Mod Squad: Why the Midwest only?

design, quilting

I wanted to respond to some of the many unhappy people about the Mod Squad call from my perspective.

I asked Quilts, Inc. for an exhibit that was open to everyone who made modern quilts. They chose to limit it to the states that border the show venue: Chicago. It’s their show and they make the calls. I have passed on the disappointment of those from other states who would like to participate and hope they change their minds about this limitation. The thing to remember is that this exhibit happened because I made a calm and reasonable argument for why it was needed. If you would like there to be more opportunities for modern quilts at the shows you frequent, contact the show organizers and explain your thoughts. If the call for Mod Squad is expanded, I’ll post it here but please remember that I’m only one voice. If you want something changed, advocate for it.

The Mod Squad Wants You!


Bill and I have been working for 16 years to increase the opportunities for modern quilters to share their work with others. The Modern Quilt Guild has done a great job promoting the work of their members but many quilters who make modern quilts also make traditional quilts and have been a part of a local guild for decades. I felt as though there should be opportunities for modern quilters of all guilds to be able to share their work. So I asked Quilts, Inc. and they agreed.

The Mod Squad show will be exhibited at the International Quilt Festival in Chicago from April 7-9, 2016. Here’s the link for the specifics to enter your quilt in the show. We’re hoping that there will be a great showing of folks from local guilds as well as Modern Quilt Guild members. Quilts, Inc. has chosen to make the exhibit regional so only quilters from Illinois, Indiana, Kentucky, Minnesota, Missouri, Iowa, Wisconsin, Michigan, Manitoba or Ontario may participate in the exhibit. For the purposes of this exhibit, the quilts need to be modern designs (not based on 19th century designs like Log Cabin, Churn Dash etc.) and the quilts must be functional. If it can go through the washing machine and could be used for warmth even for a baby, consider it functional. Any colors, any fabrics, any techniques may be submitted. The minimum size is 36″x36″. I look forward to seeing all of your great work at the Chicago show and thank Quilts, Inc. for creating a wonderful new opportunity for modern quilters.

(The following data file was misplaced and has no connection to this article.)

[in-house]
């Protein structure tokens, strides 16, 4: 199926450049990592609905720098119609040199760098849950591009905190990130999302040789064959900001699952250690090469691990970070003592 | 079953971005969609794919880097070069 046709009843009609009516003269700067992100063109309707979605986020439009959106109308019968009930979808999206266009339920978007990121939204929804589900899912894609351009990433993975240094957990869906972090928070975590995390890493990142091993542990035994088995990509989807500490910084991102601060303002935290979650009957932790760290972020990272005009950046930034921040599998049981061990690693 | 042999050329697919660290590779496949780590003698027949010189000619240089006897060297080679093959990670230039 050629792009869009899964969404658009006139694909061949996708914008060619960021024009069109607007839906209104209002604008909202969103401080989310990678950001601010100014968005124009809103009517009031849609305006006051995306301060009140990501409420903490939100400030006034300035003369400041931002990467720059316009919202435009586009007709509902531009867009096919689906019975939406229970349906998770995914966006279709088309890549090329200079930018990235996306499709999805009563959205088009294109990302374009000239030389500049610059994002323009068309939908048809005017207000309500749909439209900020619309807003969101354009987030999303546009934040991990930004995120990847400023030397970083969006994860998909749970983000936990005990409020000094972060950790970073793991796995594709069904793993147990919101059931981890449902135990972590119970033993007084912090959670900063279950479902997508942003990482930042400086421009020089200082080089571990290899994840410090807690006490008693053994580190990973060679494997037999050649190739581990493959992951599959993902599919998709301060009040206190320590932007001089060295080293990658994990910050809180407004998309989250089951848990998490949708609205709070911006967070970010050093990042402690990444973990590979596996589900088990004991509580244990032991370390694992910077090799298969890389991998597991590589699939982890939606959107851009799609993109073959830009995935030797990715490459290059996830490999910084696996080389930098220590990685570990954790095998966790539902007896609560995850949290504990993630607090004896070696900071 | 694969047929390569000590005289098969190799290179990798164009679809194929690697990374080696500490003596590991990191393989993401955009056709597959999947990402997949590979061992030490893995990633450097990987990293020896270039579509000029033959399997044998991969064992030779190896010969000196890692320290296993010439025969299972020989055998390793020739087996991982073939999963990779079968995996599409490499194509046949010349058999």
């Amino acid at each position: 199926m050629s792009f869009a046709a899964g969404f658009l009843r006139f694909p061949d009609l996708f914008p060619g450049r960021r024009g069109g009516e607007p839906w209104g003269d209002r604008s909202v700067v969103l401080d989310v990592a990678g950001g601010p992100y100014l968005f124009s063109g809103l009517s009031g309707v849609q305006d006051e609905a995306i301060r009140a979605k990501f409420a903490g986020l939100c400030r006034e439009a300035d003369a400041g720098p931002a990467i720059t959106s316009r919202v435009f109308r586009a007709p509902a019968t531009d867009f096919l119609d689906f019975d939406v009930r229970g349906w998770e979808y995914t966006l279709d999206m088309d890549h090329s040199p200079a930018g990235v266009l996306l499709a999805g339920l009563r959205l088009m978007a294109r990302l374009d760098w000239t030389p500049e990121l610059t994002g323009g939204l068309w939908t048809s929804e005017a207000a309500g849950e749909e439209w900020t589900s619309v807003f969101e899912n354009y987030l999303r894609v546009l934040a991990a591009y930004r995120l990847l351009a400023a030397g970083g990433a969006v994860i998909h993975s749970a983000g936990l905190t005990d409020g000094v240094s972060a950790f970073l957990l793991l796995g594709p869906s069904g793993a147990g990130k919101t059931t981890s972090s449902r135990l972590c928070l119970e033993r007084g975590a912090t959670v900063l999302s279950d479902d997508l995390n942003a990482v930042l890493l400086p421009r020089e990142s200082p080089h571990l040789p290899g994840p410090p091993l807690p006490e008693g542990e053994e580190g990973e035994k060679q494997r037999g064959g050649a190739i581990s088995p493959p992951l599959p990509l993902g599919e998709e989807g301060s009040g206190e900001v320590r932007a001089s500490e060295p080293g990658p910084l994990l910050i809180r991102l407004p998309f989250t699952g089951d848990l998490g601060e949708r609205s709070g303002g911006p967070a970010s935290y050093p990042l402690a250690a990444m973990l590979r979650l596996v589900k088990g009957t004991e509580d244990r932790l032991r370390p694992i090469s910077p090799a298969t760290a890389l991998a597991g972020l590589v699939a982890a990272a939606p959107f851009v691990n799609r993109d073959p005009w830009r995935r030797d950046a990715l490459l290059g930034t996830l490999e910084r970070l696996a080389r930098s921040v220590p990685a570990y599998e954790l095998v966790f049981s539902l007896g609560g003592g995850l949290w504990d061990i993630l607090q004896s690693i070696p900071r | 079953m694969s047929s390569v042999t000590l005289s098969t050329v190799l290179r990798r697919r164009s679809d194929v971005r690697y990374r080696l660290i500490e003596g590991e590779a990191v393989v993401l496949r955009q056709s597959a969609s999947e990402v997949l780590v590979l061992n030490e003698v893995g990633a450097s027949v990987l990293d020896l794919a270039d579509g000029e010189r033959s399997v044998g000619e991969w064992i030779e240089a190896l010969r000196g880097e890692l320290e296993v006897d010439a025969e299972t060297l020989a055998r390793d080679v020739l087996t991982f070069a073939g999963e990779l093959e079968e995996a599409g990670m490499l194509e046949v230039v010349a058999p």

Crafting a Better Fire

by Bill, eco-craft, free patterns, general crafts, sewing

After all the activity around the holidays, we’re ushering in the New Year with a day of rest. And that means a family game in front of a cozy fire.

Carrying armfuls of weathered firewood from our log pile outside one too many times, I finally made a simple log tote from materials we already had on hand: some scrap canvas and an old dowel. In 30 minutes I’d made this carrier, which I should have sewn years ago. While off-white canvas will certainly get dirty over time, I had pieces left over from a project and always prefer to use up what I have. The dowel was left over from a hanging rod from a trade show (though I also eyed an old broomstick which I could have just as easily cut down.) The image below takes you through the four simple steps. You might be tempted to make the carrier a bit larger, but if you do then it gets heavier when full and more cumbersome to use.



On a related note, we keep our firewood in metal hoop.


It came with a poorly made plastic snow and rain cover. The cold weather made the cover brittle and the sharp edges of the logs tore it within a few weeks. I purchased a heavy-duty tarp at Home Depot, took a few measurements and sewed together a far better replacement. The tarp stays fairly rigid and should last years and years. Here’s a photo of Weeks lifting the cover using the handle I sewed on top:



Not all stores carry the brown tarps, but it sure looks better than the standard bright blue ones, especially against the brick wall. If you want to make one, here are a couple tips:

  • make it at least 4″ wider than you think necessary to prevent it from catching on the logs
  • use polyester, not cotton thread so the stitching won’t rot outdoors
  • sew the handle to the middle section before sewing the sides and middle together (something I didn’t think to do since the handle was an afterthought.)

For those of you in enjoying summer in the Southern Hemisphere right now, you’ve got lots of time to sew your totes and covers for the coming winter…

Happy New Year to all!